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Tip: Understanding Rank

PEP-Web Tip of the Day

When you do a search, you can sort the results bibliographically alphabetical or by “rank”. What is Rank?

Rank refers to the search engine’s “best guess” as to the relevance of the result to the search you specified. The exact method of ranking used varies a bit depending on the search. In its most basic level, when you specify a single search term, rank looks at the density of the matches for the word in the document, and how close to the beginning of the document they appear as a measure of importance to the paper’s topic. The documents with the most matches and where the term is deemed to have the most importance, have the highest “relevance” and are ranked first (presented first).

When you specify more than one term to appear anywhere in the article, the method is similar, but the search engine looks at how many of those terms appear, and how close together they appear, how close to the beginning of the document, and can even take into account the relative rarity of the search terms and their density in the retrieved file, where infrequent terms count more heavily than common terms.

To see a simple example of this, search for the words (not the phrase, so no quotes):

unconscious communications

Look at the density of matches in each document on the first page of the hits. Then go to the last page of matched documents, and observe the density of matches within the documents.

A more complex search illustrates this nicely with a single page and only 15 matches:

counter*tr* w/25 “liv* out” w/25 enact*

There are a lot of word forms and variants of the words (due to the * wildcards) above that can match, but the proximity (w/25) clause limits the potential for matching. What’s interesting here though is how easily you can see the match density decrease as you view down the short list.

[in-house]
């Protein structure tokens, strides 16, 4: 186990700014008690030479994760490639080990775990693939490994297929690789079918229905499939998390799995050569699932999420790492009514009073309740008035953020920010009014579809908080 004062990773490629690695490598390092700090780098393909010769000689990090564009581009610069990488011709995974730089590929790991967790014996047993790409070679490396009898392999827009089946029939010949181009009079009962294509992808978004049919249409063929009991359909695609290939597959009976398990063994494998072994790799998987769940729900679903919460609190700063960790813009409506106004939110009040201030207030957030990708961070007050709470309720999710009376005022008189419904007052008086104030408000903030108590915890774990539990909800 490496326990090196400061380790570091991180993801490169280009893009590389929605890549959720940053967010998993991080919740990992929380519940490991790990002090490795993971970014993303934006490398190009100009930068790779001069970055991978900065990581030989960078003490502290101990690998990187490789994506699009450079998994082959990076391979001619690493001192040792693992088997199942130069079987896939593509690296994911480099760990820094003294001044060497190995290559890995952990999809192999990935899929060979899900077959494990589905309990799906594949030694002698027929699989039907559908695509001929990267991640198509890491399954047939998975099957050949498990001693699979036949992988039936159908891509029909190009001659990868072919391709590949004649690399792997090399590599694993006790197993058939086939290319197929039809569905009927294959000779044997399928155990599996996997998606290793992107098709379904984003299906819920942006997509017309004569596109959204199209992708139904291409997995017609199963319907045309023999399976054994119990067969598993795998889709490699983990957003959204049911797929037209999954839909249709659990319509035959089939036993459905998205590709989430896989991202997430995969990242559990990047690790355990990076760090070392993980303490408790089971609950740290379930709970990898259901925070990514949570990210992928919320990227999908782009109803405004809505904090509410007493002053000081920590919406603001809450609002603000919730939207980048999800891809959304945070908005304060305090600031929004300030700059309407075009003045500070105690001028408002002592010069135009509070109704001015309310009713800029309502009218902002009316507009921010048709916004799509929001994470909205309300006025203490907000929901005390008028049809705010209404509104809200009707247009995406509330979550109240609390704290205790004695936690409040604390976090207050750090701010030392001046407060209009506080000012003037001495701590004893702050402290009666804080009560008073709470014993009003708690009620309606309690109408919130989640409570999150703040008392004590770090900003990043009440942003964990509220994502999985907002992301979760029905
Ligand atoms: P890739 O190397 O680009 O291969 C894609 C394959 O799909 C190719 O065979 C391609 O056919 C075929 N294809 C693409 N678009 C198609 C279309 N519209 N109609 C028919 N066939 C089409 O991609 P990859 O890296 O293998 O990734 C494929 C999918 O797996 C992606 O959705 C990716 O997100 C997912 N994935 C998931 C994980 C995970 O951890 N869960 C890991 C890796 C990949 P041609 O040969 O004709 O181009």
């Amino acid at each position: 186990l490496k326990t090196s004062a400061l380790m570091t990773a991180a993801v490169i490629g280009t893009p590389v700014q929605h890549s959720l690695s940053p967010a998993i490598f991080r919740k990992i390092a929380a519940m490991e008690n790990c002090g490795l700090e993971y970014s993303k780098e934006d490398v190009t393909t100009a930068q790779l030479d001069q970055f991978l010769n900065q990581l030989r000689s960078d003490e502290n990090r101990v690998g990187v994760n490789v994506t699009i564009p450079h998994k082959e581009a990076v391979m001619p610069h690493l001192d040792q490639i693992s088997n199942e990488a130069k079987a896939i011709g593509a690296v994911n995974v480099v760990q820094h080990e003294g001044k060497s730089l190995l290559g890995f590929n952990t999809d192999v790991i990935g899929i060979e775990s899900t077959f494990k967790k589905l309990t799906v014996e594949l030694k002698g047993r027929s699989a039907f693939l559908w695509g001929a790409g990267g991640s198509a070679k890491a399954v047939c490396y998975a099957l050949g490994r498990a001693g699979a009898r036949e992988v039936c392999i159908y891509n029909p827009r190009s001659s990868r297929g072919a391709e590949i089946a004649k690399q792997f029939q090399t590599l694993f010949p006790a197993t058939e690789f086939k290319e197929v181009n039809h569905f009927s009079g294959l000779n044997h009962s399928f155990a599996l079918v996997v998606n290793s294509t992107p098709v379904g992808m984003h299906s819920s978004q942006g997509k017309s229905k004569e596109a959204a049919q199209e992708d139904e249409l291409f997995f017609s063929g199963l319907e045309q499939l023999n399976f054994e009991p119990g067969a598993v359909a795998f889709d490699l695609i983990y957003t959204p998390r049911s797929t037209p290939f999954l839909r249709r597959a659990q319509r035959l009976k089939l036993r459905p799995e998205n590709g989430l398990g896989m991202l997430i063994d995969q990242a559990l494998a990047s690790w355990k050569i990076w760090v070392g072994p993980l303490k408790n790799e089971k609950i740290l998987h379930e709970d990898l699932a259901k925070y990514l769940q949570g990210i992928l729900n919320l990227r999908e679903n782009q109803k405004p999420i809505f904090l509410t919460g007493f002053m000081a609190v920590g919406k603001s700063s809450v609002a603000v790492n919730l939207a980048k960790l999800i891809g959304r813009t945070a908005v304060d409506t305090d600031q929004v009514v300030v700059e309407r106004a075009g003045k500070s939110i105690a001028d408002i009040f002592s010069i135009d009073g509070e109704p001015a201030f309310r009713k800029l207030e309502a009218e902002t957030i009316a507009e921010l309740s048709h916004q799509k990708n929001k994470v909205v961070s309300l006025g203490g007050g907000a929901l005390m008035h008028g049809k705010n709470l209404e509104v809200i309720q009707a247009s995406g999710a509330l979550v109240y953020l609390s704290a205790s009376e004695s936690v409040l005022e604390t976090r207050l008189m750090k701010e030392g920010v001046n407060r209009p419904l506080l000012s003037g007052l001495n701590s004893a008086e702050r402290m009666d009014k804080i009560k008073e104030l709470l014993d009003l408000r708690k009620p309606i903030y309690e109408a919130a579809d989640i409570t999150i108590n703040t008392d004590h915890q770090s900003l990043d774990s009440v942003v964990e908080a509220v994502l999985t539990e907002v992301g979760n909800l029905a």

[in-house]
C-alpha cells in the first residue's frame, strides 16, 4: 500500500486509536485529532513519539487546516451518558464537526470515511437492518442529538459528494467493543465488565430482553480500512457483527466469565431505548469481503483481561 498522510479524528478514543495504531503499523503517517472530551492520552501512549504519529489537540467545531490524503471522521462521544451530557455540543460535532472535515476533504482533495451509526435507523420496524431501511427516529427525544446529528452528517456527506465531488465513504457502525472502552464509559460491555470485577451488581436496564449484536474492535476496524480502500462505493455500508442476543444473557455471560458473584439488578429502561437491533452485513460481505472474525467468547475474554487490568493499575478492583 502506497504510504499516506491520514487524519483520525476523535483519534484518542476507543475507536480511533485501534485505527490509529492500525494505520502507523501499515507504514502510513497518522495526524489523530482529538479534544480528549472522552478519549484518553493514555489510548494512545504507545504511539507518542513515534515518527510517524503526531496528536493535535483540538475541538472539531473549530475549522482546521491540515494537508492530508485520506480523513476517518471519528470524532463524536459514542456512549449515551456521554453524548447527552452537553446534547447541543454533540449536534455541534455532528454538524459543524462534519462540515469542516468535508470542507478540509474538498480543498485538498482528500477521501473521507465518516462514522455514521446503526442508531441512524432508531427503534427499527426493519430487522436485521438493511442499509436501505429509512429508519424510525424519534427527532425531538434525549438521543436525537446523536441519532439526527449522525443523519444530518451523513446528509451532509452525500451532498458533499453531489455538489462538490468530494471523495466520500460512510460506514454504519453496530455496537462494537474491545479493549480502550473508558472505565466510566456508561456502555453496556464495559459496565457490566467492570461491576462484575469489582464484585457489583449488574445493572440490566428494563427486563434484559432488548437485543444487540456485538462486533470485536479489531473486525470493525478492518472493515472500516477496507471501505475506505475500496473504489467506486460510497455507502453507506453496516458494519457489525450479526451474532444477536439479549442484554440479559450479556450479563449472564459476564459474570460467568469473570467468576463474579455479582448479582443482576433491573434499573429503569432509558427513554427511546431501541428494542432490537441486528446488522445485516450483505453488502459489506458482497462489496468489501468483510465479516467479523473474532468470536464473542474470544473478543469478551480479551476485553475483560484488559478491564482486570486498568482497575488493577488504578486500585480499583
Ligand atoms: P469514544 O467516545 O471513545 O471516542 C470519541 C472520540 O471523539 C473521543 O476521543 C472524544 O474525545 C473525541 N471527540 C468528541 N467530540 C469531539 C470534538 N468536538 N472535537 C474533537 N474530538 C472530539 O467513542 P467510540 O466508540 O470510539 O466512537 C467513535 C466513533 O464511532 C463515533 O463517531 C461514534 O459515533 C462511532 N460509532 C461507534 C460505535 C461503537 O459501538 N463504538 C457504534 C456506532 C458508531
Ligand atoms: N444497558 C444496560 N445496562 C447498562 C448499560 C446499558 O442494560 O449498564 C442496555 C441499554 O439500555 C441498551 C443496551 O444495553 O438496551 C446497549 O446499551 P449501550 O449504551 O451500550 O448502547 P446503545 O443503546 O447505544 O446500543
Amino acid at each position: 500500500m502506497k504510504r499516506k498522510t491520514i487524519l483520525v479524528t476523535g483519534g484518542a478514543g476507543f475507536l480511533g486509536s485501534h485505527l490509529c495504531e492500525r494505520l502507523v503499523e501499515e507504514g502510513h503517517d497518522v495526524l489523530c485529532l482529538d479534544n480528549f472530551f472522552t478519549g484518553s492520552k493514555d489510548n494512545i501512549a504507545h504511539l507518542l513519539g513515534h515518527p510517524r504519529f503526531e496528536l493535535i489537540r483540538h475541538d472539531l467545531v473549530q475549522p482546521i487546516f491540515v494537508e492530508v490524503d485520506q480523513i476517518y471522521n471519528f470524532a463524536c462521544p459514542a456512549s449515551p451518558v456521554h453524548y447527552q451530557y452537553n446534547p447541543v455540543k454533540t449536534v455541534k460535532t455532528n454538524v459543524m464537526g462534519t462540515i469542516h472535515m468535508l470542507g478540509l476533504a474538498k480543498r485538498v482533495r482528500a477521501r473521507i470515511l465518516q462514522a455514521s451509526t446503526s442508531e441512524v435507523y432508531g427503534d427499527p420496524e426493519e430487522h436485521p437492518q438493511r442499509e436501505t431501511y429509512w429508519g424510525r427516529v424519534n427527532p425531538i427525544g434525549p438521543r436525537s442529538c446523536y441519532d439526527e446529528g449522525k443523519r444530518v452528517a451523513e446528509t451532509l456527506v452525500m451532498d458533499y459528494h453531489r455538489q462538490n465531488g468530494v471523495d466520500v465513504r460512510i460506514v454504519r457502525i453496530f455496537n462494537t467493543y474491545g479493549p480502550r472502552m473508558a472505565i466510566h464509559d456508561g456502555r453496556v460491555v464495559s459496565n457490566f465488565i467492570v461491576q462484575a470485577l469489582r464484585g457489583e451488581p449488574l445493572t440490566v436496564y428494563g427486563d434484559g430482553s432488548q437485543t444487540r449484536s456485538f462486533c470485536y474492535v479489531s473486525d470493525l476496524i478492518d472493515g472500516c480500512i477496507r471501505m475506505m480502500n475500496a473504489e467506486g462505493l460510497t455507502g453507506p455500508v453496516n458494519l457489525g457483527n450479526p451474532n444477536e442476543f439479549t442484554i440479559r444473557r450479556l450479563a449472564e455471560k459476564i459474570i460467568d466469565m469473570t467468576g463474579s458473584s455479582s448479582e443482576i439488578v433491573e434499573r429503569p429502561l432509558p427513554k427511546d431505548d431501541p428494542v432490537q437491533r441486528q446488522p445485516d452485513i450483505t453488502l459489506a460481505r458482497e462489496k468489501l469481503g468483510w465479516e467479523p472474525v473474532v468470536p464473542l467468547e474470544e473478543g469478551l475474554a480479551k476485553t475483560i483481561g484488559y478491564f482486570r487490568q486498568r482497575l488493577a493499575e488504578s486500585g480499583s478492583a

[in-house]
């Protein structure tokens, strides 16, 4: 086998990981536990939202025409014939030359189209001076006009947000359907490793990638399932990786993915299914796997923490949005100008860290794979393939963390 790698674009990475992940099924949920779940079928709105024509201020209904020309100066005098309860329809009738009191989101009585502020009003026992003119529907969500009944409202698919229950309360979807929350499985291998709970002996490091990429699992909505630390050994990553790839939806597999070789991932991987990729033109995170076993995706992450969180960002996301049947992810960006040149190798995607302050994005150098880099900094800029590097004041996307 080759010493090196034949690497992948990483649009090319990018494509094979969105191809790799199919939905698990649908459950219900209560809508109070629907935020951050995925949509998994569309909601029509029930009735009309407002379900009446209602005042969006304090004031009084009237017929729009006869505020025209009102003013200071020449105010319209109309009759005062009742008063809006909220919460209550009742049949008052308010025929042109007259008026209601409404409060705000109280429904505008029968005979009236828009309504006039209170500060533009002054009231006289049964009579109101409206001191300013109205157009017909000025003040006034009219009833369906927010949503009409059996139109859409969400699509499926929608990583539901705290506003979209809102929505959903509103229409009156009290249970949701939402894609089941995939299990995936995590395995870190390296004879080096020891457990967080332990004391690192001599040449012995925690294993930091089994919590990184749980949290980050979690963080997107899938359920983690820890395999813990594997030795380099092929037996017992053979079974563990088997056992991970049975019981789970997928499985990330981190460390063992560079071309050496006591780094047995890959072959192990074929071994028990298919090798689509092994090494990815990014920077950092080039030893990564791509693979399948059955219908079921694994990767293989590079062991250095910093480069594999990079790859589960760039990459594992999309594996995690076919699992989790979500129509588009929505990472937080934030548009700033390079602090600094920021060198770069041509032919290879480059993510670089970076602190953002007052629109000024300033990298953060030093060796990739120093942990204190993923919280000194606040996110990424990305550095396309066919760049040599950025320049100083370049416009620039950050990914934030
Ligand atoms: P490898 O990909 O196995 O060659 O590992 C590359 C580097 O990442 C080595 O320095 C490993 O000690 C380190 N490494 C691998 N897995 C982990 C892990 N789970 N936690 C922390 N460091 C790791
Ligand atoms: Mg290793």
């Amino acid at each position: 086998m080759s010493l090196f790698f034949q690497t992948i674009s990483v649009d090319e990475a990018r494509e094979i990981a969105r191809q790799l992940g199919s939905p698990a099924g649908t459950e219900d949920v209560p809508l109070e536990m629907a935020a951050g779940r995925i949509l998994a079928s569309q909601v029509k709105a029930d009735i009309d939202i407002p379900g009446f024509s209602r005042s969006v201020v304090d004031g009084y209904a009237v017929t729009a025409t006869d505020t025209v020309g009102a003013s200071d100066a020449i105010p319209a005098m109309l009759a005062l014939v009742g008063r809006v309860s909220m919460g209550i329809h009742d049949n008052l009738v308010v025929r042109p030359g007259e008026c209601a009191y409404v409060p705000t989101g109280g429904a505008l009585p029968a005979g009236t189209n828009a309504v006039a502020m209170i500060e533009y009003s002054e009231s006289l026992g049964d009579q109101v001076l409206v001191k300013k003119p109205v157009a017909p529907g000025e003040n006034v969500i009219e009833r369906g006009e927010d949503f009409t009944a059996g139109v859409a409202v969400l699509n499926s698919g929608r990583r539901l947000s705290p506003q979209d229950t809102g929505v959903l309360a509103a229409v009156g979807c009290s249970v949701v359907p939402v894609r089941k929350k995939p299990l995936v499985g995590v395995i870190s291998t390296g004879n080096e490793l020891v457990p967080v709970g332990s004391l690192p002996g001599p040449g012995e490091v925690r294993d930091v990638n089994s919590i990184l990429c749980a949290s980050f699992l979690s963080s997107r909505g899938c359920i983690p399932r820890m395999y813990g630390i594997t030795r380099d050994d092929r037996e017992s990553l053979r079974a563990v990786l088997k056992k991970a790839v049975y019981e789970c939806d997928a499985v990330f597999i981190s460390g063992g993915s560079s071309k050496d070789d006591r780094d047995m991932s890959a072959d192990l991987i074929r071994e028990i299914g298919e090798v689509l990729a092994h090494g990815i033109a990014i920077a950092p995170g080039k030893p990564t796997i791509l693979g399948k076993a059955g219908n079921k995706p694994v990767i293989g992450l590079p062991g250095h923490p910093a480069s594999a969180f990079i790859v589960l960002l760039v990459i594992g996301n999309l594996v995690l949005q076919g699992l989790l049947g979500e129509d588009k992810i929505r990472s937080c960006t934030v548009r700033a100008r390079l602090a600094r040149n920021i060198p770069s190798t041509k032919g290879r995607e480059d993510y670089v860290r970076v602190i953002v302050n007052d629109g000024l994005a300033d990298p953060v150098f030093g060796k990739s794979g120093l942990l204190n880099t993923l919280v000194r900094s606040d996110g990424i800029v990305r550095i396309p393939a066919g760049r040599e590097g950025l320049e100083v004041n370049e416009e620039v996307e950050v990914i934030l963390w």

The end result of selecting order by rank is that the search engine’s best “guess” as to which articles are more relevant appear higher on the list than less relevant articles.

For the complete list of tips, see PEP-Web Tips on the PEP-Web support page.

Spitz, E.H. (1989). Trauma and Mastery in Life and Art: By Gilbert J. Rose. New Haven: Yale Univ. Press, 1987, 239 pp., $27.50.. J. Amer. Psychoanal. Assn., 37:839-841.

(1989). Journal of the American Psychoanalytic Association, 37:839-841

Trauma and Mastery in Life and Art: By Gilbert J. Rose. New Haven: Yale Univ. Press, 1987, 239 pp., $27.50.

Review by:
Ellen Handler Spitz, Ph.D.

Pondering Gilbert J. Rose's evocative book, I gaze through frosty window panes at thickly swirling snowflakes that slowly blanket the world, and Dostoevsky's Russia seems close enough to touch. The experience accords well with the first comment I would like to make about this book—a word of appreciation to its author for the genuine pleasure he affords his reader in conjuring up so vividly the scenes of which he writes—including, among others, those drawn from the oeuvre of the great Russian novelist as well as from his own clinical practice of psychoanalysis and psychotherapy. His power of reanimation, his raconteurship, is a genuine gift and contributes in no small way to the quality of the book under review. In instances where authors are endowed with it, such a gift enhances the pages both of literary and art criticism and of clinical case histories. Indeed, though it is rarely stated in quite these terms, a flair for breathing new life into stories is probably an asset (albeit with accompanying dangers) in clinical work as well, since the experience of empathic listening is often conveyed by means of a heightened capacity to reflect back one's understanding in striking imagery.

Having begun here, however, it is necessary to say that the book under review is not principally one of literary criticism, nor is it chiefly concerned with Dostoevsky. Rather, its stated agenda is considerably more global in scope. The author himself describes it as an effort to build upon his earlier work, The Power of Form, by considering the general relations both between art and psychopathology and between creative or esthetic experience and the process of psychoanalytic treatment. To undertake this ambitious task, he has selected "trauma" and "mastery" as organizing notions that, in his view, cut across the domains he seeks to compare and contrast. Such an agenda implies a theoretical text.

[This is a summary or excerpt from the full text of the book or article. The full text of the document is available to subscribers.]

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